It's an attempt to list the most powerful people working in the English speaking comic book marketplace. It's judged by all manner of attributes, the ability to influence what comics exist and sell, but also the willingness to use that power and the ability to retain said power if one aspect is taken away – a job, a gig or a prominent role. Which is why you will see a number of people on a higher spot than their bosses.
The Power List rewards those who combine roles, those who are double and triple threats and also where power is concentrated in one person or perceived identity. But it also notes certain teams who work together, who've built up a joint identity, a gestalt more powerful than the sum of their parts. Some powerful organisations or groups, where power is diffused amongst many, drop down or drop out altogether.
It does not measure talent or likeability and also does not intend to represent diversity. All it does is note power, used for the betterment – or the detriment – of comics.
The list has been created in consultation with a number of senior figures in the comics industry. However, I'm aware the one thing that can be guaranteed is that everyone will think it's wrong and prefer their own take. Including all of those who were consulted.
There will be a new post every day on Bleeding Cool. This is the second. We'll run the previous ones below as well, so, in reverse order…
97. Rich Johnston – NEW ENTRY
Yeah, yeah yeah.
The longest running online reporter on the comics industry, his blend of comics news, gossip and general nonsense was picked up by Avatar Press to become Bleeding Cool. After Editor-In-Chief Hannah Means-Shannon left for Dark Horse Comics, comic industry gossip columnist Rich Johnston returned to head the site. And thanks to Hannah's hard work over two years, to a site in much better condition. He'd discover as one very critical creator made him aware, that all the other websites were waiting for Bleeding Cool to run certain stories before they would dare break PR protocol, whether criminal charges, comic book cancellations or character cliffhangers.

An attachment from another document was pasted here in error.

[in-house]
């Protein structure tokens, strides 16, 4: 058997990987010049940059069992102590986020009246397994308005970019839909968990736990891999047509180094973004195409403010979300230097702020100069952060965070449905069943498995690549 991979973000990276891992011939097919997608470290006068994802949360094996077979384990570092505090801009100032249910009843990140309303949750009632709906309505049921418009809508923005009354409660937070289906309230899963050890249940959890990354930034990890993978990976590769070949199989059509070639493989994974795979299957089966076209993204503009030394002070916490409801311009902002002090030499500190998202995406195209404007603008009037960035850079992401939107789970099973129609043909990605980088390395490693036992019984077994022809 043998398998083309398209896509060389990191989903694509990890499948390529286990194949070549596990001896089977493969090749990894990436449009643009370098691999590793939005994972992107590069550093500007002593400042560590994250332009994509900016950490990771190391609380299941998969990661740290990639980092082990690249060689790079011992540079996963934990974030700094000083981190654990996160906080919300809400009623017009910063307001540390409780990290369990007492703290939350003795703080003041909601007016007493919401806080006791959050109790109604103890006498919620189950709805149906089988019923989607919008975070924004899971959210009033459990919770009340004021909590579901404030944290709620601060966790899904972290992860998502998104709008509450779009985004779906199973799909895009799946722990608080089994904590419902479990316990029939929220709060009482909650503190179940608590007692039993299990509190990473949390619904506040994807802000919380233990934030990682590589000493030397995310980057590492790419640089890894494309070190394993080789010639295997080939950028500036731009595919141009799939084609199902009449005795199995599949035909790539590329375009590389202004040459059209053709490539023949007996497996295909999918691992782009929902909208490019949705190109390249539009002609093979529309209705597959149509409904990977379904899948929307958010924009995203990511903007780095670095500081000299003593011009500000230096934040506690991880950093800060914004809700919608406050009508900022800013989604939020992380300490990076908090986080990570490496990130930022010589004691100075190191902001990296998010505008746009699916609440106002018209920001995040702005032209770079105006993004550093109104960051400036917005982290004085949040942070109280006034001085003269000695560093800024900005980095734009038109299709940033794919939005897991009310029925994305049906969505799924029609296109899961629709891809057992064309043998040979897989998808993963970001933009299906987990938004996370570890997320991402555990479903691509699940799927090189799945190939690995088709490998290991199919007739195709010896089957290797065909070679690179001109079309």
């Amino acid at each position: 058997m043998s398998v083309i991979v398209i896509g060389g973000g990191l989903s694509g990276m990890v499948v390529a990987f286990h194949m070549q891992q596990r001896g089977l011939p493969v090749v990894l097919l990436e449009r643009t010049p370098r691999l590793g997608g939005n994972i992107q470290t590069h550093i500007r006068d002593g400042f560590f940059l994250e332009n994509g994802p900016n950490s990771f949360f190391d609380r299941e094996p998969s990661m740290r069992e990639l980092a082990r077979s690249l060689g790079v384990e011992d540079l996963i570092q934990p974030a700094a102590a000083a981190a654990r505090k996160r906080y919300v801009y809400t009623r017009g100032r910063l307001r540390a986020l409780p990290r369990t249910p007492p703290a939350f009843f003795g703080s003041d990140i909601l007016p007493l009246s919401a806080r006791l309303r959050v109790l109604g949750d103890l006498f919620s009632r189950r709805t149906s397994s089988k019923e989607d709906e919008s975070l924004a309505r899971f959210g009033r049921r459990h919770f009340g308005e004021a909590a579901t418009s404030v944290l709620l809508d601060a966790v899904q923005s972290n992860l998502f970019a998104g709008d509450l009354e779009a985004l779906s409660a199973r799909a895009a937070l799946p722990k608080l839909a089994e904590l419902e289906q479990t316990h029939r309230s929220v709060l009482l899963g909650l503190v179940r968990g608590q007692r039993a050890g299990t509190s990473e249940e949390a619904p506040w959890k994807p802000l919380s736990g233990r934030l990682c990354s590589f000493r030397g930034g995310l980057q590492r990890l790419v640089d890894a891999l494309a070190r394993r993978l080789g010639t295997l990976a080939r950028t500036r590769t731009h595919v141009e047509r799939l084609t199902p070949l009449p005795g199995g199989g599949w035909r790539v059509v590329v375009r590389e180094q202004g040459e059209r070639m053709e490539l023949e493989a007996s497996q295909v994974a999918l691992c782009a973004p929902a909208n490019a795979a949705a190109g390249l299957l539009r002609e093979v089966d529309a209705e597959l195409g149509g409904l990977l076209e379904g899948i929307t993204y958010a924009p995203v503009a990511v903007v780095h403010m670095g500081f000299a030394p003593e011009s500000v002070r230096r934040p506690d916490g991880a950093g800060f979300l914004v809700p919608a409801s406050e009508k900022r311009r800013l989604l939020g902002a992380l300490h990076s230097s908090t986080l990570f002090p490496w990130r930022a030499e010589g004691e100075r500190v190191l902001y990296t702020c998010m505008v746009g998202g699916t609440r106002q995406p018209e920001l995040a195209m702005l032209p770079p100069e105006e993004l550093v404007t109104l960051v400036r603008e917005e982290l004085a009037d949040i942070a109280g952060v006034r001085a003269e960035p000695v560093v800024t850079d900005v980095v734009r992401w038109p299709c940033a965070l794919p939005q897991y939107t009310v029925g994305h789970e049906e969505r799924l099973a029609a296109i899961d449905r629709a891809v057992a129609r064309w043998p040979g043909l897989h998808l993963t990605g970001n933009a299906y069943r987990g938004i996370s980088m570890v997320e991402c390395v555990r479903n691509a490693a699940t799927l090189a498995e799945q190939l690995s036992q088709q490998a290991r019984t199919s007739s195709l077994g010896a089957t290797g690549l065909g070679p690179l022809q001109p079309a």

And since he also writes this very Power List, currently in the third person, it will likely kick off many more industry conversations about whether he should be doing this at all.
Next year's position may depend on: Whether he is still allowed to write it or not.
96. Marc Silvestri – 54 DOWN
Co-founder of Image Comics and owner of the Top Cow publisher studio, comic book artist and co-creator of Witchblade and The Darkness, Marc Silvestri, has recently looked more towards games and TV, while comics projects he's invested in, such as September Mourning, have fizzled out a little.
But the appeal and influence of his work is still very present in the industry. He is still hands on with Top Cow and it's believed that he is working on a very impressive Batman book which might make him a real comic book household name again. Also, he is just so, so tall!
Next year's position may depend on: Whether that Bleeding Cool-rumoured Batman comic by DC is scheduled yet or not.
95. James Killen – 84 DOWN
As print has rallied to the wake of digital competition, James Killen, the central science fiction, fantasy and graphic novel buyer at Barnes & Noble, has maintained his presence in the chart. Working at the bookchain for over a decade, he has battled the odds and survived – and the store has only consolidated its position now.
James can make or break a graphic novel, both instore and on the Nook. He maintains experience in the field and knowledge of the form which he uses to grow the overall and mainstream audience for comic books.
Next year's position may depend on: Just how well Star Wars does on the shelf.
Read previous entries here.
#100-#98 – Dennis Barger, Janelle Asselin, Matthew Rosenberg
Bleeding Cool Magazine #19 is out now in all good comic book stores. Bleeding Cool #20 with the full Top 100 Power List will be out in December.